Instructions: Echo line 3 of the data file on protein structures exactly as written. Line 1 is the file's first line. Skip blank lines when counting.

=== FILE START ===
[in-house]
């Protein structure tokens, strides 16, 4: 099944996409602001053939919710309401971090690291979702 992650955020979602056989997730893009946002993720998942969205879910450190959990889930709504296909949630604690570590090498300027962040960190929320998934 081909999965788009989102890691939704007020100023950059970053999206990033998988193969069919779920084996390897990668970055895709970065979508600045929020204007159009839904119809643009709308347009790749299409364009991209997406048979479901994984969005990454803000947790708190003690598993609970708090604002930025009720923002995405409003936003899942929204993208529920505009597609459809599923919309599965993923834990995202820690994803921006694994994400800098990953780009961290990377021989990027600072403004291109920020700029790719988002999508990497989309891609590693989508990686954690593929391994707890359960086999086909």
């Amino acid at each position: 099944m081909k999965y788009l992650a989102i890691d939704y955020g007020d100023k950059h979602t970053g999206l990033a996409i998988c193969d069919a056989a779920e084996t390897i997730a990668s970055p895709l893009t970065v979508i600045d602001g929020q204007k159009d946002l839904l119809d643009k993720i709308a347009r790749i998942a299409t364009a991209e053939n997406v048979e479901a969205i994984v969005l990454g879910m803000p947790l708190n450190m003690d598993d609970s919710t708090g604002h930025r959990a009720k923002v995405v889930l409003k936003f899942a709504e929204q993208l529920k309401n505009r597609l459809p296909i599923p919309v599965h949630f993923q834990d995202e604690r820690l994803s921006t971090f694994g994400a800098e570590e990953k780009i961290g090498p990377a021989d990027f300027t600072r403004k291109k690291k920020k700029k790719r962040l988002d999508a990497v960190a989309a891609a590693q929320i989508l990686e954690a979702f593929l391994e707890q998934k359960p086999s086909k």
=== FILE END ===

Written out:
């Amino acid at each position: 099944m081909k999965y788009l992650a989102i890691d939704y955020g007020d100023k950059h979602t970053g999206l990033a996409i998988c193969d069919a056989a779920e084996t390897i997730a990668s970055p895709l893009t970065v979508i600045d602001g929020q204007k159009d946002l839904l119809d643009k993720i709308a347009r790749i998942a299409t364009a991209e053939n997406v048979e479901a969205i994984v969005l990454g879910m803000p947790l708190n450190m003690d598993d609970s919710t708090g604002h930025r959990a009720k923002v995405v889930l409003k936003f899942a709504e929204q993208l529920k309401n505009r597609l459809p296909i599923p919309v599965h949630f993923q834990d995202e604690r820690l994803s921006t971090f694994g994400a800098e570590e990953k780009i961290g090498p990377a021989d990027f300027t600072r403004k291109k690291k920020k700029k790719r962040l988002d999508a990497v960190a989309a891609a590693q929320i989508l990686e954690a979702f593929l391994e707890q998934k359960p086999s086909k």